Man guilty of trying to kill wife as she slept
IT WAS only a matter of luck that a woman stabbed in the chest as she lay asleep in bed next to her two-year-old daughter didn't die from the attack, Supreme Court Justice Peter Applegarth told a Toowoomba court.
Sentencing Darren James Williams to 15 years' in jail for the attempted murder of his ex-wife Courtney Stevens, Justice Applegarth inferred Williams had "aimed for her heart".
"It is only a matter of luck that Ms Stevens wasn't added to the body of women who have been attacked by controlling, possessive and violent men," he said.
"Violence against women must be deterred and denounced."
Williams admitted taking a knife from his home in Centenary Heights and driving to his ex-wife's home in Meringandan West late on October 14, 2012.
He admitted breaking into her home to find her asleep on her back in bed where he stabbed her in the chest.
However, he pleaded not guilty to attempted murder.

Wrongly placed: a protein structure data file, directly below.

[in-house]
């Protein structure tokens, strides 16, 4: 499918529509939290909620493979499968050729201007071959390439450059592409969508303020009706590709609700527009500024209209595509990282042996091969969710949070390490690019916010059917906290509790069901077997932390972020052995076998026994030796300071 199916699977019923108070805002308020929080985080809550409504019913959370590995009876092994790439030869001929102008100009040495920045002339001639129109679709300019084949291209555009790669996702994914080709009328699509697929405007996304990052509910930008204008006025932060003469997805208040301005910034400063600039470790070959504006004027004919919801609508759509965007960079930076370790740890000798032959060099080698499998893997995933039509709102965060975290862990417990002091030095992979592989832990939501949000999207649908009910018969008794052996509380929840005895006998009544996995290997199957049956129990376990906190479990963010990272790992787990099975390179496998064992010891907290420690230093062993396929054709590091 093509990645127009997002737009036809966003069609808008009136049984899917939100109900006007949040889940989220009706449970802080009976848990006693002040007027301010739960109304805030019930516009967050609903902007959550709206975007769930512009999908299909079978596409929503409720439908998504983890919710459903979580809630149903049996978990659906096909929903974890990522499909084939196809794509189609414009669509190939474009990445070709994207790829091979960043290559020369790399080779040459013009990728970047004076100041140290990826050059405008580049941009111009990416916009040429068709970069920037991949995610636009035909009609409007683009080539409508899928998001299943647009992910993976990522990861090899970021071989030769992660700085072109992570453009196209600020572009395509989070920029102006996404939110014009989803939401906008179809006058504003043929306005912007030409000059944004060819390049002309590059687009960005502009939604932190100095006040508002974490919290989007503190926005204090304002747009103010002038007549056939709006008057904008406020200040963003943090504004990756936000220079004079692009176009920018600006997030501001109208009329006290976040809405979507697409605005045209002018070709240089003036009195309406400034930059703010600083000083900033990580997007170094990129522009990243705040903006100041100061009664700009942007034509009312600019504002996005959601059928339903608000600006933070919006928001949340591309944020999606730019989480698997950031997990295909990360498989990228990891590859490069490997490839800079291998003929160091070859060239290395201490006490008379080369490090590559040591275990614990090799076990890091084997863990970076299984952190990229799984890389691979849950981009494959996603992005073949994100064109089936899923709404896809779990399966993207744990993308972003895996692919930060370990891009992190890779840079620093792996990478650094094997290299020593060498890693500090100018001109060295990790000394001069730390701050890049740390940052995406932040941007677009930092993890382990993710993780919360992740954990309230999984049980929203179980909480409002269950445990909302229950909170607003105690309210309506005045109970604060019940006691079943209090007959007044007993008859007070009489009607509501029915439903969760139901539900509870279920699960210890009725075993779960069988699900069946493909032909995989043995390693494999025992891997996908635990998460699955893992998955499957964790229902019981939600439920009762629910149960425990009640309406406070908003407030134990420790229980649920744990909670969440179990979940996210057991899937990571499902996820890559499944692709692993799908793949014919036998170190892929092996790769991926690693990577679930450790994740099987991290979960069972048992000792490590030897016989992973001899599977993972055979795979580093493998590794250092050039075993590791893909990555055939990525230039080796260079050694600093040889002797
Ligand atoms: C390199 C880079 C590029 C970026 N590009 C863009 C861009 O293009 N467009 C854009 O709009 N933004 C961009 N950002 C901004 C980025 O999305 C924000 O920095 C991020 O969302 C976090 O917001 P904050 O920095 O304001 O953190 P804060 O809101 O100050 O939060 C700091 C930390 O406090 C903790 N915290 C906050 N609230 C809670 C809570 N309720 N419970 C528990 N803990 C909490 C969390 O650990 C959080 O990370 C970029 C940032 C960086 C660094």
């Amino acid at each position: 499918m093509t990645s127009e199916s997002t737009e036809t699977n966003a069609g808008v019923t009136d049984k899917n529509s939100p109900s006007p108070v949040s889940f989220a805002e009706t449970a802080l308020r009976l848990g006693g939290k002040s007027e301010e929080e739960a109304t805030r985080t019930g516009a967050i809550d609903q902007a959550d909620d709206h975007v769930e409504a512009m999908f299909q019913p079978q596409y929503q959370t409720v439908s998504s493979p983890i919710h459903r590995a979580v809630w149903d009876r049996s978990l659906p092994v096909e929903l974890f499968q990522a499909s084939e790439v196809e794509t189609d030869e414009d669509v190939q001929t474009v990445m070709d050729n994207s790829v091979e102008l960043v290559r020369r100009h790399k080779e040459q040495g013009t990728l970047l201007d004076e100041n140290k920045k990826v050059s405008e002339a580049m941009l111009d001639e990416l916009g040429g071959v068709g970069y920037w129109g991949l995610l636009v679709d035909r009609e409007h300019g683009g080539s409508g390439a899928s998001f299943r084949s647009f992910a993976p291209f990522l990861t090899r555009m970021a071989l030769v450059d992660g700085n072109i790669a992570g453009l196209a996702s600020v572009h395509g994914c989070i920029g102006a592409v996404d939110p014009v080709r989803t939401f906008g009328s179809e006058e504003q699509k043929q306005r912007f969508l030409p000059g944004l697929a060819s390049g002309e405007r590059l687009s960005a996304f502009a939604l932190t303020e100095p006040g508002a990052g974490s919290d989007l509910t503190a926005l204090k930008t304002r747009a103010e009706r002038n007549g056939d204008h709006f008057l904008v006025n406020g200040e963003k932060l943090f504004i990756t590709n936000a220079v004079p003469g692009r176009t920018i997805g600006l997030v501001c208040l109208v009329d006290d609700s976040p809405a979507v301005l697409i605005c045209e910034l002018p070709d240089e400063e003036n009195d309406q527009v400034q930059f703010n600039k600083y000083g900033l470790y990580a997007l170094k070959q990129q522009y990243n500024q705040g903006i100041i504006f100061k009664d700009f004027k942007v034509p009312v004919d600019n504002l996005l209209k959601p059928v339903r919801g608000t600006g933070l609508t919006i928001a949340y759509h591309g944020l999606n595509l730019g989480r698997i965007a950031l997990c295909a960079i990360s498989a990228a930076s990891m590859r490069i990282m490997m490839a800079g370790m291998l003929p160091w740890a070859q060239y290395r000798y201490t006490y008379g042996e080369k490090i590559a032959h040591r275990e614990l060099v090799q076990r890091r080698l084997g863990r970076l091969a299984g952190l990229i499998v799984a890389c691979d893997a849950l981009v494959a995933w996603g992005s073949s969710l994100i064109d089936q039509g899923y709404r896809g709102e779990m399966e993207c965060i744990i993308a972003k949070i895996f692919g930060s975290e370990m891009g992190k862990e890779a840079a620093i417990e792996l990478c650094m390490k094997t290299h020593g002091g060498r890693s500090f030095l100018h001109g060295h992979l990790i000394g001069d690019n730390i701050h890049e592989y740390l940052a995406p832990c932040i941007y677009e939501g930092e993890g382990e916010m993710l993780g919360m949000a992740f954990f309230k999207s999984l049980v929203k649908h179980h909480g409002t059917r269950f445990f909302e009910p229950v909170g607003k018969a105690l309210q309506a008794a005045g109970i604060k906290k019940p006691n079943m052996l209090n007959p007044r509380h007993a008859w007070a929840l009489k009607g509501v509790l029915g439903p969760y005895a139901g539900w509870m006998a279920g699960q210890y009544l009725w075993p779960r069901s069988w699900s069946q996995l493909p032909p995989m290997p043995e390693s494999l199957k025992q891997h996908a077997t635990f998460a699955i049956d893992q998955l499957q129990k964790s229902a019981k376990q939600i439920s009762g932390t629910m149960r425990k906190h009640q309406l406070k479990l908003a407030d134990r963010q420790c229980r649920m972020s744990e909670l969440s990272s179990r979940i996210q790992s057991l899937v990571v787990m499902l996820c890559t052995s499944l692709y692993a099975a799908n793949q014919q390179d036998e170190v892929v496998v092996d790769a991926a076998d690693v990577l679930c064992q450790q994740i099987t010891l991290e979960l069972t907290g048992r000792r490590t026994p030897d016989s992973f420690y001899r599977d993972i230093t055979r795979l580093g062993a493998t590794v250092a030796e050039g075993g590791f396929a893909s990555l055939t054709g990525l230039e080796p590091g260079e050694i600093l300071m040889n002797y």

The jury took less than four hours to find he had intended to kill his ex-wife.
After stabbing his ex-wife, leaving the knife in her chest, Williams had fled the home and driven back to Toowoomba, stopping to make a phone call to his own mobile phone so later he could say someone had called him to tell him his ex-wife was in hospital.
"Unless she was treated she was going to die," Justice Applegarth said.
"You did not stay to render assistance or even call an ambulance."
Williams had initially lied to police and denied any involvement in the offence.
The knife had plunged eight to 10cm into Ms Stevens' chest and her recovery had been difficult, the court heard.
She sat with family in court during the sentence.
In her victim impact statement read to the court, she said she still had nightmares about the night "my husband tried to murder me in front of my daughter".
The court heard Williams and Ms Stevens had married in 2010 but separated in November 2011.
Though he had wanted to reconcile, she had not and prior to the attack she had started a relationship with another man.
Williams at that time was subject to a court ordered domestic violence protection order, which Justice Applegarth found to be another aggravating factor.
"Men like you are a disgrace," he told Williams.
"You treat domestic violence orders as if they're a piece of confetti."
Because his sentence is more than 10 years, Williams must serve 80% of the 15 years though Justice Applegarth declared the 22 months he had been held in custody since his arrest as time served under the sentence.